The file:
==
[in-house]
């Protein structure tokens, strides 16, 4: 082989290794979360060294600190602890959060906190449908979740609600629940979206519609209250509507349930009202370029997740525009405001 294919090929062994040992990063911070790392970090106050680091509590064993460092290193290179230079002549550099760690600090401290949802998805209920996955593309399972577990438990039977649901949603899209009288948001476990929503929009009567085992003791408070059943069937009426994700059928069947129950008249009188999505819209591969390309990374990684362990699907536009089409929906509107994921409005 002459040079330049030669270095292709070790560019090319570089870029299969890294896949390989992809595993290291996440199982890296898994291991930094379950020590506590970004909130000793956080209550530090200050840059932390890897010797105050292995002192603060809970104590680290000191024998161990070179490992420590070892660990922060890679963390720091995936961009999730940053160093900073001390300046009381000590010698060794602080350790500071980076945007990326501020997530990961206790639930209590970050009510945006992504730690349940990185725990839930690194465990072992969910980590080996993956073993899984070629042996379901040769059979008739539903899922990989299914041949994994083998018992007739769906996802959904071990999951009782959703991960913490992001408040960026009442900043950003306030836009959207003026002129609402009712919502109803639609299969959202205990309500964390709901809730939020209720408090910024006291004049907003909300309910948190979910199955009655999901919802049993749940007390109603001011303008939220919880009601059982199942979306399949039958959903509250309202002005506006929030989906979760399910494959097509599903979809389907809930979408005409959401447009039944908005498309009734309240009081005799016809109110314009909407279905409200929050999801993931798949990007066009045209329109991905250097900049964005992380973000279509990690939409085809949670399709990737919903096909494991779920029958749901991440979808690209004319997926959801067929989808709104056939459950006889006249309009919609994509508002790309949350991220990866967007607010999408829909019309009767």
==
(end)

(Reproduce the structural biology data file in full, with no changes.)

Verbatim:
[in-house]
């Protein structure tokens, strides 16, 4: 082989290794979360060294600190602890959060906190449908979740609600629940979206519609209250509507349930009202370029997740525009405001 294919090929062994040992990063911070790392970090106050680091509590064993460092290193290179230079002549550099760690600090401290949802998805209920996955593309399972577990438990039977649901949603899209009288948001476990929503929009009567085992003791408070059943069937009426994700059928069947129950008249009188999505819209591969390309990374990684362990699907536009089409929906509107994921409005 002459040079330049030669270095292709070790560019090319570089870029299969890294896949390989992809595993290291996440199982890296898994291991930094379950020590506590970004909130000793956080209550530090200050840059932390890897010797105050292995002192603060809970104590680290000191024998161990070179490992420590070892660990922060890679963390720091995936961009999730940053160093900073001390300046009381000590010698060794602080350790500071980076945007990326501020997530990961206790639930209590970050009510945006992504730690349940990185725990839930690194465990072992969910980590080996993956073993899984070629042996379901040769059979008739539903899922990989299914041949994994083998018992007739769906996802959904071990999951009782959703991960913490992001408040960026009442900043950003306030836009959207003026002129609402009712919502109803639609299969959202205990309500964390709901809730939020209720408090910024006291004049907003909300309910948190979910199955009655999901919802049993749940007390109603001011303008939220919880009601059982199942979306399949039958959903509250309202002005506006929030989906979760399910494959097509599903979809389907809930979408005409959401447009039944908005498309009734309240009081005799016809109110314009909407279905409200929050999801993931798949990007066009045209329109991905250097900049964005992380973000279509990690939409085809949670399709990737919903096909494991779920029958749901991440979808690209004319997926959801067929989808709104056939459950006889006249309009919609994509508002790309949350991220990866967007607010999408829909019309009767």